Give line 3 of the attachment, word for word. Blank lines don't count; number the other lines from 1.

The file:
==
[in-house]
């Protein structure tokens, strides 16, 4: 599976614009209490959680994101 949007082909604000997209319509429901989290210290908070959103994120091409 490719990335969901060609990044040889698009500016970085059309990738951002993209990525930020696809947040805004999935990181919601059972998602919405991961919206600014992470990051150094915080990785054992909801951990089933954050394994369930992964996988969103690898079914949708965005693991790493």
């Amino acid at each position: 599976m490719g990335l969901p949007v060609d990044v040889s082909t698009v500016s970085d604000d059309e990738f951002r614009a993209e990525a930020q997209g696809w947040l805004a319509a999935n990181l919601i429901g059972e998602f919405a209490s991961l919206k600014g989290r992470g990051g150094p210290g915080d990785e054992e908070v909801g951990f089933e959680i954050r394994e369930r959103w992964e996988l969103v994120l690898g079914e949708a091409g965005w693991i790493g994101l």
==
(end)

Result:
């Amino acid at each position: 599976m490719g990335l969901p949007v060609d990044v040889s082909t698009v500016s970085d604000d059309e990738f951002r614009a993209e990525a930020q997209g696809w947040l805004a319509a999935n990181l919601i429901g059972e998602f919405a209490s991961l919206k600014g989290r992470g990051g150094p210290g915080d990785e054992e908070v909801g951990f089933e959680i954050r394994e369930r959103w992964e996988l969103v994120l690898g079914e949708a091409g965005w693991i790493g994101l």